Does your mask pass the candle test?

Does your mask pass the candle test?

2020-07-29

While the idea of wearing a mask has its own controversy, the fact that many local and state mandates require a mask is no longer up for debate. That moves us forward to the next question which is: Which kind works best? Fortunately, everyone’s favorite science guy, Bill Nye, took to TikTok to help us understand the efficacy of masks, by putting them through the candle test (via Time). Nye shows us what happens when a person wearing a certified N-95 mask properly goes to blow out a candle. Spoiler alert: The candle stays lit. This helps show viewers how little air and respiratory secretions can be transferred by hospital-grade personal protective equipment (PPE).

As Nye describes it, a good mask blocks “particles from your respiratory system from getting into my respiratory system.” But what about non-N-95 masks? How effective are regular cloth masks, disposable masks, and bandanas? Nye added a second TikTok video that tests out common mask options like a scarf and a homemade cloth mask. Almost all the masks he tested passed the candle test, except the loose scarf. Of course, there are a number of factors that contribute to mask efficacy, but the candle test is a good way to start.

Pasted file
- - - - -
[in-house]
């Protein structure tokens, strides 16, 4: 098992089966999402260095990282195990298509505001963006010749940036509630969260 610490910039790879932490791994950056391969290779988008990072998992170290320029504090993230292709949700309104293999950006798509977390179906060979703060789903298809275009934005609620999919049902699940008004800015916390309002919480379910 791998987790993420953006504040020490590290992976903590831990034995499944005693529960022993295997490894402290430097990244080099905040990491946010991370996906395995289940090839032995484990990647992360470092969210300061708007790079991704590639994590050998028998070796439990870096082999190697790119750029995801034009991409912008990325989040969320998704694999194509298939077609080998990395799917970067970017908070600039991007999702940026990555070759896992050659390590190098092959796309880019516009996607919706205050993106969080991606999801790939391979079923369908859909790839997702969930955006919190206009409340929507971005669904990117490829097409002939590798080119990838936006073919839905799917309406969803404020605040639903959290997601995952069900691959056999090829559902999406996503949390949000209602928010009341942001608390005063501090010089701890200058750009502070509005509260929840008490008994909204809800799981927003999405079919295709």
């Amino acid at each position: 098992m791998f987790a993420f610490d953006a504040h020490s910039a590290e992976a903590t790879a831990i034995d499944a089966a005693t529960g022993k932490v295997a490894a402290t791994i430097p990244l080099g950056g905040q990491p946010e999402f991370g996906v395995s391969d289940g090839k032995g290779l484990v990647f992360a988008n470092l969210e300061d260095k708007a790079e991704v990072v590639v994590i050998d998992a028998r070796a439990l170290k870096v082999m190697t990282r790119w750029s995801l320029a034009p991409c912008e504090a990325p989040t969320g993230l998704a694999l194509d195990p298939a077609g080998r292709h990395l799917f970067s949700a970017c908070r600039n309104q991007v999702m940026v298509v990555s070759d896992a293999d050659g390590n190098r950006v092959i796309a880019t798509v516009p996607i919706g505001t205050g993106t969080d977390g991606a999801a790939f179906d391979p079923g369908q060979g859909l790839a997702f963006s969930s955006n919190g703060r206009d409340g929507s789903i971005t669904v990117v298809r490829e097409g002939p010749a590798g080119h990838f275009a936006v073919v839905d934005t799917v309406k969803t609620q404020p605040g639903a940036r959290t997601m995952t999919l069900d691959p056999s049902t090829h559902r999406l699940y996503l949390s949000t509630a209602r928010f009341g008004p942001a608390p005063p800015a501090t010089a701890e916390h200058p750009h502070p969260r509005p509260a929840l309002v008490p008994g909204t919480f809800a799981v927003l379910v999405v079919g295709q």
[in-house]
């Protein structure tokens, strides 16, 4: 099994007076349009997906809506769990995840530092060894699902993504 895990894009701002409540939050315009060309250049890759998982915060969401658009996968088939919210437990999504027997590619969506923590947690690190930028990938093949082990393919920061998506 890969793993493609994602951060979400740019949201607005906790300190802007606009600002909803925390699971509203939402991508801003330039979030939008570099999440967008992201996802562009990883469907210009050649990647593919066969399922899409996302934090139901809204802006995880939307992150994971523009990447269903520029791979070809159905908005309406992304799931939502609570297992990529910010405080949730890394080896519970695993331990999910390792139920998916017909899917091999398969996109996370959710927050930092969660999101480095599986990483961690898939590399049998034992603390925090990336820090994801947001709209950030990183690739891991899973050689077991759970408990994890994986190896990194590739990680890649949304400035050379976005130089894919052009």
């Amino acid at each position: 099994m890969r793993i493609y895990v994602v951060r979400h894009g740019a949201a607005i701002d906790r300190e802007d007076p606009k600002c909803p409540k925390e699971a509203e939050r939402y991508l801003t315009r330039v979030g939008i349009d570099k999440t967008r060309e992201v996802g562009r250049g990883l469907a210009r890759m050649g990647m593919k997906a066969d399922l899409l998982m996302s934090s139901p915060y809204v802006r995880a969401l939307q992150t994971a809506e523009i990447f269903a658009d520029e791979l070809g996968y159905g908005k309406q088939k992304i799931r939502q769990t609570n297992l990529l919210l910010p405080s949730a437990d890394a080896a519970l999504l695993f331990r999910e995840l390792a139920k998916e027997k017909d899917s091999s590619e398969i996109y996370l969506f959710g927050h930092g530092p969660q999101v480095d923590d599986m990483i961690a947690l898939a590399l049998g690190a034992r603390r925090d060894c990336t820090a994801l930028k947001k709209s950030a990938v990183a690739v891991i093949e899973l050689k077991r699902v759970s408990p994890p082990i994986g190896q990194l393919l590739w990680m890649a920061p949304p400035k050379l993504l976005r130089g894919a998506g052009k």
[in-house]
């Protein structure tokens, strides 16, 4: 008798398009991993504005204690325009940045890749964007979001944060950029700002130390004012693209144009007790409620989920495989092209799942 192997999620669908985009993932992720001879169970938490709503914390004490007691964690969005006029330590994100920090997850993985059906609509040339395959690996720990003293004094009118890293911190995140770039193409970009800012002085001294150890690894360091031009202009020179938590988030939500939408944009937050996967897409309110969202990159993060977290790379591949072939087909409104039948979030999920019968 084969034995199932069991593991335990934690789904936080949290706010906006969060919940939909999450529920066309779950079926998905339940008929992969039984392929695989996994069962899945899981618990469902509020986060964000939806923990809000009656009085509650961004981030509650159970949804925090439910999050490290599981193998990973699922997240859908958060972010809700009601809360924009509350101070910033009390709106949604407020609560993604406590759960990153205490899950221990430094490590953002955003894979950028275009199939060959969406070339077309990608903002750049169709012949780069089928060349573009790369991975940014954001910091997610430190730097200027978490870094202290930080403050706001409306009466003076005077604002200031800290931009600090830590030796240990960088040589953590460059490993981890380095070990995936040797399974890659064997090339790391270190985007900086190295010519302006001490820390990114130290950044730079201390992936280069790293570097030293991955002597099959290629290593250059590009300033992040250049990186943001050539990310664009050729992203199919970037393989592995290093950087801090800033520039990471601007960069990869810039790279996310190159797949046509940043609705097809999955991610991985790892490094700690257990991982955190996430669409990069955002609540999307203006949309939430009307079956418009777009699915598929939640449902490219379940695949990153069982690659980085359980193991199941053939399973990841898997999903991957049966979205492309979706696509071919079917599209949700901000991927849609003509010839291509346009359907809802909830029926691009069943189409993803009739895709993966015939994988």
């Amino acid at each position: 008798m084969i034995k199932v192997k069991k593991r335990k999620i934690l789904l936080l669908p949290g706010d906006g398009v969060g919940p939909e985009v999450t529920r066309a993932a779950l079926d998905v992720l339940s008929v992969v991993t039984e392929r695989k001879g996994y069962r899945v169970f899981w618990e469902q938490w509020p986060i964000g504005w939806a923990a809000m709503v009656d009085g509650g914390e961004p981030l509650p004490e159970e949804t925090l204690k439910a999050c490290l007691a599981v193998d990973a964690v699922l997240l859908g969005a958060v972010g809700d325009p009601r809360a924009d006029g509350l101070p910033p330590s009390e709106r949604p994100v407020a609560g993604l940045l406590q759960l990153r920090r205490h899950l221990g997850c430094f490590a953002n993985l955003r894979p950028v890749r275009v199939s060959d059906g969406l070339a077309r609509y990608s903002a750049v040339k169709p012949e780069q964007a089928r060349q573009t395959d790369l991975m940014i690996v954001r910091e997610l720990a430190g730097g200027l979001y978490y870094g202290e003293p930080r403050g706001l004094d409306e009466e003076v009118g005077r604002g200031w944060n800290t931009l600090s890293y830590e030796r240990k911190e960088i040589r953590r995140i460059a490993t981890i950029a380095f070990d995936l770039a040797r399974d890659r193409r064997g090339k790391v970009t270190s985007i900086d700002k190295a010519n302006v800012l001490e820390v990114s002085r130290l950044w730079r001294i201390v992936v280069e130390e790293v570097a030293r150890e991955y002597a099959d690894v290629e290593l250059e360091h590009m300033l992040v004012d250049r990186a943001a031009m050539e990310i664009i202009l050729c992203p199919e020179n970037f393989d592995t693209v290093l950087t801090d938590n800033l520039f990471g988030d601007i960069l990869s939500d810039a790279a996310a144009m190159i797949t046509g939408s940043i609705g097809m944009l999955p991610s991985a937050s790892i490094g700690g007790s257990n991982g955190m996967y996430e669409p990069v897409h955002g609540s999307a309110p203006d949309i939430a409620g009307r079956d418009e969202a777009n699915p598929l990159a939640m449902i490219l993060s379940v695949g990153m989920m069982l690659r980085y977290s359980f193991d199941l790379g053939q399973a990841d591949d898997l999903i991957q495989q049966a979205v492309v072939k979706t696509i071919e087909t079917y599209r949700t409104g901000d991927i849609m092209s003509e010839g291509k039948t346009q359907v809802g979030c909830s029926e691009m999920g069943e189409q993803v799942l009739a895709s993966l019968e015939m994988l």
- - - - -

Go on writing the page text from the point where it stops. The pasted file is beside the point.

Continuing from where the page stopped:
The right mask can make all the difference

Harvard Medical School physician Dr. Abraar Karan casts doubt on this method. “Being able to blow a candle out may be some measure of how well particles can exit your mask, [but it’s] unclear to me how reliable that is as a proxy for small aerosols exiting with normal speaking or coughing,” he says (via KUOW). Amy Price, senior research scientist at Stanford’s Anesthesia Informatics and Media Laboratory notes that the candle test provides a good rule of thumb — while the candle test won’t tell you exactly how effective your mask is, it will tell you if your mask is a definite fail.

To further understand if your mask is working, examine the material and thread count of your mask. Price recommends stretching your mask, and holding it up to a light source, like your phone’s flashlight. If you can see through the mask, that’s a bad sign. Karan also elaborates on what makes a good mask, saying, “In short, you want a mask that fits you well, and that has cotton with high yarn counts and possibly with multiple layers which many masks today do offer.”

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